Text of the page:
Mexicans Living in U.S. Illegally Drops for First Time: Study

Apprehensions of Mexicans trying to cross the border illegally have plummeted by more than 70% in recent years

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    NEWSLETTERS

    TK
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    Border Patrol agents detain undocumented immigrants apprehended near the Mexican border.

    The number of Mexican immigrants living illegally in the U.S. has dropped significantly for the first time in decades a new study suggests.

    The figures represent a dramatic shift as many illegal workers, already in the U.S. and seeing few job opportunities, are returning to Mexico.

    The analysis of census data from the U.S. and Mexican governments finds that roughly 6.1 million unauthorized Mexican immigrants were living in the U.S. last year. That's down from a peak of nearly 7 million in 2007.

    The Pew Hispanic Center report attributed much of the drop to a weak U.S. economy, which has shrunk construction jobs attractive to Mexican workers. But increased deportations, heightened U.S. patrols and violence along the border as well as Mexico's declining birth rate, also have played a role.

    The report is based on the Center’s analysis of data from five different Mexican government sources and four U.S. government sources.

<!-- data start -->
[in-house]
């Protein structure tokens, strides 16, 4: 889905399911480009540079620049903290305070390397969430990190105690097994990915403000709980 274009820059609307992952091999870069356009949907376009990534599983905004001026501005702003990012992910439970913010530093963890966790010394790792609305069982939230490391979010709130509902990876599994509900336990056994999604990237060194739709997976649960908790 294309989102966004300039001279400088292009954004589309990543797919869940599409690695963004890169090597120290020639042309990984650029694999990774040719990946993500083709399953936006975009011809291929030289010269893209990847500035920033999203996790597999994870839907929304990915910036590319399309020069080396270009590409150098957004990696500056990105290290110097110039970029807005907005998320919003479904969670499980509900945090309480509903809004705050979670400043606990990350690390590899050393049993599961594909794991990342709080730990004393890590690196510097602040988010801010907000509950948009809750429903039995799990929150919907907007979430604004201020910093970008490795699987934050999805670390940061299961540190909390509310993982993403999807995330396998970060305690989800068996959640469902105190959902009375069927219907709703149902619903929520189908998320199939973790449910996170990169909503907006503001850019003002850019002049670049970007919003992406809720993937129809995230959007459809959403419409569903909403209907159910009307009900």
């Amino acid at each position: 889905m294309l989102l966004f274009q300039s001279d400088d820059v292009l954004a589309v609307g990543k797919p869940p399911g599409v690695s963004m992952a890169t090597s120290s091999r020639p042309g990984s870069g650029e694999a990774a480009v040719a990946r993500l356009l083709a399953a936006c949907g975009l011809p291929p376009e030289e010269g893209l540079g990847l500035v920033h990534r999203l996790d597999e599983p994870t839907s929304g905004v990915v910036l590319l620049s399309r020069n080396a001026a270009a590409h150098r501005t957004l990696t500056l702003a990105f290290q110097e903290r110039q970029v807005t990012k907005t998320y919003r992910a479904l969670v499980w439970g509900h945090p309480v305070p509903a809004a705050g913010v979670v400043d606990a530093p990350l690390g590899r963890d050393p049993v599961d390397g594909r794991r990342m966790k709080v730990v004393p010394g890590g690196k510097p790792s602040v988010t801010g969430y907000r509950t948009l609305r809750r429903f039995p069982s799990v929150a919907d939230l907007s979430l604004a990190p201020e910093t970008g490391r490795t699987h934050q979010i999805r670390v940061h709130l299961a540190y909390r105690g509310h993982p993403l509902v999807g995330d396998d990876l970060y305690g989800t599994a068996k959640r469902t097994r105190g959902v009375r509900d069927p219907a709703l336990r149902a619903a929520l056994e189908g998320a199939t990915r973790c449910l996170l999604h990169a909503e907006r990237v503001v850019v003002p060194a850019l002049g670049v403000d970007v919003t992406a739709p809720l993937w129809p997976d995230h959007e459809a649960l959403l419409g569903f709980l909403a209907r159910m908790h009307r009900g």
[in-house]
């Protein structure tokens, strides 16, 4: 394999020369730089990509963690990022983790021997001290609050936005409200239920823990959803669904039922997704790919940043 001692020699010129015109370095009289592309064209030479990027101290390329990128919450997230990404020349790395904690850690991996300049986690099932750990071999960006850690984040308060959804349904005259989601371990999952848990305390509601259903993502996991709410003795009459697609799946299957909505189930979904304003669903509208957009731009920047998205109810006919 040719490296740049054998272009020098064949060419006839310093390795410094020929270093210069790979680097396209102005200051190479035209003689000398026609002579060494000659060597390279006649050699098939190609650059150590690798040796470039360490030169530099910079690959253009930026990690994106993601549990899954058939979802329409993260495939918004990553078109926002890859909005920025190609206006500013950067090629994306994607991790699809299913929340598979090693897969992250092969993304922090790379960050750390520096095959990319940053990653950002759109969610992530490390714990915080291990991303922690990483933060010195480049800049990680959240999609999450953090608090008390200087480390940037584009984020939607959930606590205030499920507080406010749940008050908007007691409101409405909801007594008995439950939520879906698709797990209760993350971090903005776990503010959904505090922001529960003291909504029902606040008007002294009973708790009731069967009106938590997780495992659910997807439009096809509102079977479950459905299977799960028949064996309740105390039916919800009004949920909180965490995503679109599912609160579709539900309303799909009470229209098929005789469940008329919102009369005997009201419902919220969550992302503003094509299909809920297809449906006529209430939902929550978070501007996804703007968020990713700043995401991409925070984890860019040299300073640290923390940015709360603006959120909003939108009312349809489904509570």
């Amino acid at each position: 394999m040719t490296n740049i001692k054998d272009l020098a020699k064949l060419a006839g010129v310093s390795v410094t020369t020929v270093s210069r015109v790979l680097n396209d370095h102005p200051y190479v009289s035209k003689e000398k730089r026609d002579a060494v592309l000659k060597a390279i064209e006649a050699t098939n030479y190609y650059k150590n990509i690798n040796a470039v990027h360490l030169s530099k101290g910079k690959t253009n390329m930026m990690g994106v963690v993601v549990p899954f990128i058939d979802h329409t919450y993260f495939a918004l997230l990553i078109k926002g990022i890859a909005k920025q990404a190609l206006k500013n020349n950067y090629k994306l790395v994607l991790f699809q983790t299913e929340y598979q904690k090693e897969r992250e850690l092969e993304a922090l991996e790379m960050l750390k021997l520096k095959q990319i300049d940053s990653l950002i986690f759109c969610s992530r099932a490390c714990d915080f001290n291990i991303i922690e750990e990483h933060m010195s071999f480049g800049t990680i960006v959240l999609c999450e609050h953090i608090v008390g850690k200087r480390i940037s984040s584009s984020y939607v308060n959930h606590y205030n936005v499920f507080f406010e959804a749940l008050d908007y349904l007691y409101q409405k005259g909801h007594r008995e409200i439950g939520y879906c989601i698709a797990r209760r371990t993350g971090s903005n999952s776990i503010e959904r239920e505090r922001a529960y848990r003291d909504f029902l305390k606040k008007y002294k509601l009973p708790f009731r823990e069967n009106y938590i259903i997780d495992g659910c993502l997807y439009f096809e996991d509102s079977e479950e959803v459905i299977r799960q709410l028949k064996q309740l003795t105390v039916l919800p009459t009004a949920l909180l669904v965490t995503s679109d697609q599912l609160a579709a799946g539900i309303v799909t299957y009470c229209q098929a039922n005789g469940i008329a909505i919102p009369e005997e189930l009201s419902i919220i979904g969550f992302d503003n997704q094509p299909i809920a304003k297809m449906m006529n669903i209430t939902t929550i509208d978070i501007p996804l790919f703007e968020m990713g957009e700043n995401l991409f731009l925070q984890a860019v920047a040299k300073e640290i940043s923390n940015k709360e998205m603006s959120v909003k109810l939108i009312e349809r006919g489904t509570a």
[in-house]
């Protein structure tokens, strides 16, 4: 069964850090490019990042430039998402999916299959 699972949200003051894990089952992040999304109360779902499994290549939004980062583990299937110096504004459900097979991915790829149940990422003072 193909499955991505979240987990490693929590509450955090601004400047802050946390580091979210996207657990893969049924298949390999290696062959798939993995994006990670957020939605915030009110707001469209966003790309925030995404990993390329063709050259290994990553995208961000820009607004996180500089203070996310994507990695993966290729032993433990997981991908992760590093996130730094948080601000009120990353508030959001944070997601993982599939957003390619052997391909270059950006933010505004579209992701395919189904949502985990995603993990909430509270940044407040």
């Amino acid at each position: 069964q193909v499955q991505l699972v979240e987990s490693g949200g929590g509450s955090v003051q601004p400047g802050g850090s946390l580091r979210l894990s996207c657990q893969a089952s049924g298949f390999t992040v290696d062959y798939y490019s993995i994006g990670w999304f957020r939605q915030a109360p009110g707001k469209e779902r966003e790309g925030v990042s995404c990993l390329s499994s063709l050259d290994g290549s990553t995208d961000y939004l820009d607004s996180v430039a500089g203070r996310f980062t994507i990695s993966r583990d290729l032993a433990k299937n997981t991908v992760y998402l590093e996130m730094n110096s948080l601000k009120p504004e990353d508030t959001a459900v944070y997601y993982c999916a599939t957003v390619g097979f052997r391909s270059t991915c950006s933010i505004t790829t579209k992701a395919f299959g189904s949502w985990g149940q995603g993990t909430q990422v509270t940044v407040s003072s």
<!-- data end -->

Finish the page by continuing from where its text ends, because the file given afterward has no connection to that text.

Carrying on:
In a breakdown of key points, the Pew Hispanic Center pointed out that apprehensions of Mexicans trying to cross the border illegally have plummeted by more than 70% in recent years, from more than 1 million in 2005 to 286,000 in 2011—a likely indication that fewer unauthorized immigrants are trying to cross.

    Instead, deportations of unauthorized Mexican immigrants have risen to record levels, researchers report. Nearly 400,000 undocumented immigrants were deported by U.S. officials in 2010.

    Of that number, 73 percent were Mexicans.

    Most undocumented immigrants sent home to Mexico say they plan to try and return to the U.S. However, a growing number said they would not try to come back to the U.S. according to the research.

    According to a survey by Mexican authorities of repatriated immigrants, 20% of labor migrants in 2010 said they would not return, compared with just 7% in 2005.